Androgen receptor immunoreactivity of male rat cervical motor neurons is increased by chronic pharmacologic testosterone treatment
Acta Physiologica et Pharmacologica Bulgarica
Chronic pharmacologic testosterone treatment of adult male rats decreases neuromuscular transmission failure (NTF) in the rat diaphragm muscle and increases choline acetyltransferase (ChAT) mRNA levels in cervical motor neurons. These testosterone-induced changes in NTF and ChAT mRNA levels may be mediated through the activation of the androgen receptor (AR). The purpose of this study was to determine if the AR expression of cervical motor neurons is modulated by chronic pharmacologic testosterone treatment of gonadally intact male rats with testosterone propionate (TP). Serum testosterone levels were elevated by a subcutaneous implant of capsules containing crystalline TP for 28 days. The proportion of motor neurons containing AR-I positive nuclei was increased from 14.8 +/- 10.8% among the control group to 81.7 +/- 12.6% in the TP-treated animals (p<0.05). These results imply that anabolic-androgenic steroid effects on neuromuscular function may be mediated through AR dependent regulation of gene expression in motor neurons.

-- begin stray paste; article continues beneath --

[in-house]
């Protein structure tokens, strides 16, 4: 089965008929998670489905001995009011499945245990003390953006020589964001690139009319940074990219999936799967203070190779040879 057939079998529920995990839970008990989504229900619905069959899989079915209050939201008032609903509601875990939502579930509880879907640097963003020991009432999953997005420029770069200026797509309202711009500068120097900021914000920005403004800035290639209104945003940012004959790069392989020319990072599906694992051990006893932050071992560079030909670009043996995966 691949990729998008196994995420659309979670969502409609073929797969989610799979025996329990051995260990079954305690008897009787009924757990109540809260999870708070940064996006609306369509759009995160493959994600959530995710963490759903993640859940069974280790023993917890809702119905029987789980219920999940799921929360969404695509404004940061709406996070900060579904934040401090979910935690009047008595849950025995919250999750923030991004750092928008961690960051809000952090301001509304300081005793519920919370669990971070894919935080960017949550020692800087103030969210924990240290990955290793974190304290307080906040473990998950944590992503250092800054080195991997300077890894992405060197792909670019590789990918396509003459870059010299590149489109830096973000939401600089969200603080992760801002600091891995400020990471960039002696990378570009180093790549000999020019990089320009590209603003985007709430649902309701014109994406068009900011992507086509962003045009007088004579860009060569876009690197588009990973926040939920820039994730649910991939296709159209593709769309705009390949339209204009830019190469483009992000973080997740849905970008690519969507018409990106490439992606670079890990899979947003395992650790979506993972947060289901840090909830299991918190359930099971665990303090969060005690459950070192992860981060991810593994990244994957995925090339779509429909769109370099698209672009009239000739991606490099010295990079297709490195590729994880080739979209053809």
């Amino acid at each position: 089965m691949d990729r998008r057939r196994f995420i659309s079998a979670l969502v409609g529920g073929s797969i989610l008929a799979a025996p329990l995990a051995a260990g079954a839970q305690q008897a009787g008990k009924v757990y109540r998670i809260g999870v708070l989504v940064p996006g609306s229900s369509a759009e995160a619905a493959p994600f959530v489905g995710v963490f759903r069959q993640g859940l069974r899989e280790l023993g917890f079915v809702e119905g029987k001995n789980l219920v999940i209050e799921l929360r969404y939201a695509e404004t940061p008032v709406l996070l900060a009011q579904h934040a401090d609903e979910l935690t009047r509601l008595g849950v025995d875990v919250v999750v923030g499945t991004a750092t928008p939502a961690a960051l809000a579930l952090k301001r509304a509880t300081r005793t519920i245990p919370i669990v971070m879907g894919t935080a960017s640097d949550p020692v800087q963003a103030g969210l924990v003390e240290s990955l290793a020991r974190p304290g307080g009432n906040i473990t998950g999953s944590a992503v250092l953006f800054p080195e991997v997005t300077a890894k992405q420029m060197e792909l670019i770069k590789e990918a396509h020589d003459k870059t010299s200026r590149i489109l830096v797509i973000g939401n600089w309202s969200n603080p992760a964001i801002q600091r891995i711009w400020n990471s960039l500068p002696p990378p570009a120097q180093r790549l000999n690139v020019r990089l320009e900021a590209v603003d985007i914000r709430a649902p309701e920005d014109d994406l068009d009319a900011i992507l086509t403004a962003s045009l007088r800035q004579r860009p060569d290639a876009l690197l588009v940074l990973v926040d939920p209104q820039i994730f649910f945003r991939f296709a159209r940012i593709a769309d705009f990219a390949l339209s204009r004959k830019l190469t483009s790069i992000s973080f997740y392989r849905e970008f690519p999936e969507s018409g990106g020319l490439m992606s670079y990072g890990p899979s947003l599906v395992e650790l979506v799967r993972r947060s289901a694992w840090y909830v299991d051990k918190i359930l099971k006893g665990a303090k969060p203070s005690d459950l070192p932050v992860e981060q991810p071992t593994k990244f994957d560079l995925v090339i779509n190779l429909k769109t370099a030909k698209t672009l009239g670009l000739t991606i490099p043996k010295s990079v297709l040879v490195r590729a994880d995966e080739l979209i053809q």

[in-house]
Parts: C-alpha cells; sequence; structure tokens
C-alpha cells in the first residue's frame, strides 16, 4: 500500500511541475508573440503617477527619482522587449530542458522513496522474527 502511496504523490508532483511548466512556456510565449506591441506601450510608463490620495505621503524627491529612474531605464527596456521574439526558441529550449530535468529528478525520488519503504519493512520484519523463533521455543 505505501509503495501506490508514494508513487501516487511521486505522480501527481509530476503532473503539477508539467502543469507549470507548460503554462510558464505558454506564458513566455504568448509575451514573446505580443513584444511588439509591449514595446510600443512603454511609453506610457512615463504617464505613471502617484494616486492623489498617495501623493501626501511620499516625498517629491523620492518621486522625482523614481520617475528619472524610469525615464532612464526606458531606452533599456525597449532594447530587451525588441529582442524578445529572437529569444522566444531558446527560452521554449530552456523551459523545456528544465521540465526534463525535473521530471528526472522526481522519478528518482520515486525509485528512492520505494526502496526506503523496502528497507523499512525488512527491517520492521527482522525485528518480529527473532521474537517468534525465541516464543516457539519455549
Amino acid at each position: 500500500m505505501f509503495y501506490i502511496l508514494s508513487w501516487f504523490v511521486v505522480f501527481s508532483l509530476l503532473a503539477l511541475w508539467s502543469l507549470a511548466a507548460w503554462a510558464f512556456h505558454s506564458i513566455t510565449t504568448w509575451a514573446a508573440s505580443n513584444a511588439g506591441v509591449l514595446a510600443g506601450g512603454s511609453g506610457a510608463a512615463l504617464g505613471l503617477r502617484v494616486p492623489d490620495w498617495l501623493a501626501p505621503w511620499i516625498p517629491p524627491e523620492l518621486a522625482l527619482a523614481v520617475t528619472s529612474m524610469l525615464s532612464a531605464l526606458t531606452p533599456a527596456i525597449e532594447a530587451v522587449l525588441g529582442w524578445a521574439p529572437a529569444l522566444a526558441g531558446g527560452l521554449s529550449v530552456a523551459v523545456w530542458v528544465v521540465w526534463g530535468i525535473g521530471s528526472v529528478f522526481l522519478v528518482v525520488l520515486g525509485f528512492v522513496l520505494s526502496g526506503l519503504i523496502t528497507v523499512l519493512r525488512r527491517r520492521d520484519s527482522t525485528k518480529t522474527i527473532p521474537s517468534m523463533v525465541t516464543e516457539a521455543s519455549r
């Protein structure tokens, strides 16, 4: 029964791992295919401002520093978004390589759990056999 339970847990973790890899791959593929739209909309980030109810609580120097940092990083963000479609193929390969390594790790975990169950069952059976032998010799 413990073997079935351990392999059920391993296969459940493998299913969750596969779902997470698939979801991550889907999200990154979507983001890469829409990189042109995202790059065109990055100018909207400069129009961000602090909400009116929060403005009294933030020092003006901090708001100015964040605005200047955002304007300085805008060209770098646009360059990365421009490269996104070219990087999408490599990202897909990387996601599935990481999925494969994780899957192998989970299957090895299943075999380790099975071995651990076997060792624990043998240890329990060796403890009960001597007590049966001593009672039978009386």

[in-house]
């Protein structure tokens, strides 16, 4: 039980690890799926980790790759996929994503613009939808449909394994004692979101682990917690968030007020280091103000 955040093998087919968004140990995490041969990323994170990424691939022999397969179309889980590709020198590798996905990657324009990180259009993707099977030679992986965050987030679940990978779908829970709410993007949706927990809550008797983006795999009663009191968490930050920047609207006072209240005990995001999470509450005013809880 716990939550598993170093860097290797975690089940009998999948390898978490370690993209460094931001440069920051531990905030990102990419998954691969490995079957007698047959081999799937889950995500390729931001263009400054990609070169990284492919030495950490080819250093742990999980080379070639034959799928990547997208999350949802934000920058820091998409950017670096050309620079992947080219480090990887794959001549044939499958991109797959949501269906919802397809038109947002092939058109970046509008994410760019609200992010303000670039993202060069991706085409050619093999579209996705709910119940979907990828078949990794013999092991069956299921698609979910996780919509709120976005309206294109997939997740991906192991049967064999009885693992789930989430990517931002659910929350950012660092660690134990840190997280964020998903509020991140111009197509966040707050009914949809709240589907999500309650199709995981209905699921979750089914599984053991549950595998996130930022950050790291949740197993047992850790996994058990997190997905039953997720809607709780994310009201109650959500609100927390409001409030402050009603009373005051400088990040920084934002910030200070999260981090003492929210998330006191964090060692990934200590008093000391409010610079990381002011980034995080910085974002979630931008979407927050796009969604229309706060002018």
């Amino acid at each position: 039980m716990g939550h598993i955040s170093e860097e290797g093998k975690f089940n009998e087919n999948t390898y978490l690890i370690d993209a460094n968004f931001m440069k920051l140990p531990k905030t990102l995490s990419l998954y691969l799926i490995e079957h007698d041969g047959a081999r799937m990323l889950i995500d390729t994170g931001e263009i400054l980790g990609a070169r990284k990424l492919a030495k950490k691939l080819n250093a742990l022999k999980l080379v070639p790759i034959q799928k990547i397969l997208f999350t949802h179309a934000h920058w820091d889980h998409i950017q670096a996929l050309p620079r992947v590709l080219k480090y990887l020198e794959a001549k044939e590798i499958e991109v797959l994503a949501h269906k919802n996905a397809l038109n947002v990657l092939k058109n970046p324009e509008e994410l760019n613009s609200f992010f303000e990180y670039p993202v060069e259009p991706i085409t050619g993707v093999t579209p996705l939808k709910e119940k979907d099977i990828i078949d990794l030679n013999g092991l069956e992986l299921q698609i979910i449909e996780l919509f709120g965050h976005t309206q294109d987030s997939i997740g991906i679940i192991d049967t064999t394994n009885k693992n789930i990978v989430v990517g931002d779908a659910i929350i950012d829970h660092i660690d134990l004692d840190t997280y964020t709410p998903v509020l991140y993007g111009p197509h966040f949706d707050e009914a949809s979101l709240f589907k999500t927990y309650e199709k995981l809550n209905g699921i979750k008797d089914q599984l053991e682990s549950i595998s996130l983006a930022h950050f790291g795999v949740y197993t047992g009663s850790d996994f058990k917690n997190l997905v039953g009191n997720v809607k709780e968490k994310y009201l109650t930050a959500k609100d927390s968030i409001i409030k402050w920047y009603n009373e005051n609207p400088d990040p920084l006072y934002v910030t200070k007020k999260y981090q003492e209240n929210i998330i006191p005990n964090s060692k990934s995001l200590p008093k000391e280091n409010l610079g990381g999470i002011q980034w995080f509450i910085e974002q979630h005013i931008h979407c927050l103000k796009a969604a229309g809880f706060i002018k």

Blanco, Cesar E.; Davenport, Todd E.; Wachi, S.; and Goedken, T., "Androgen receptor immunoreactivity of male rat cervical motor neurons is increased by chronic pharmacologic testosterone treatment" (2001). School of Pharmacy and Health Sciences Faculty Articles. 95.
This document is currently not available here.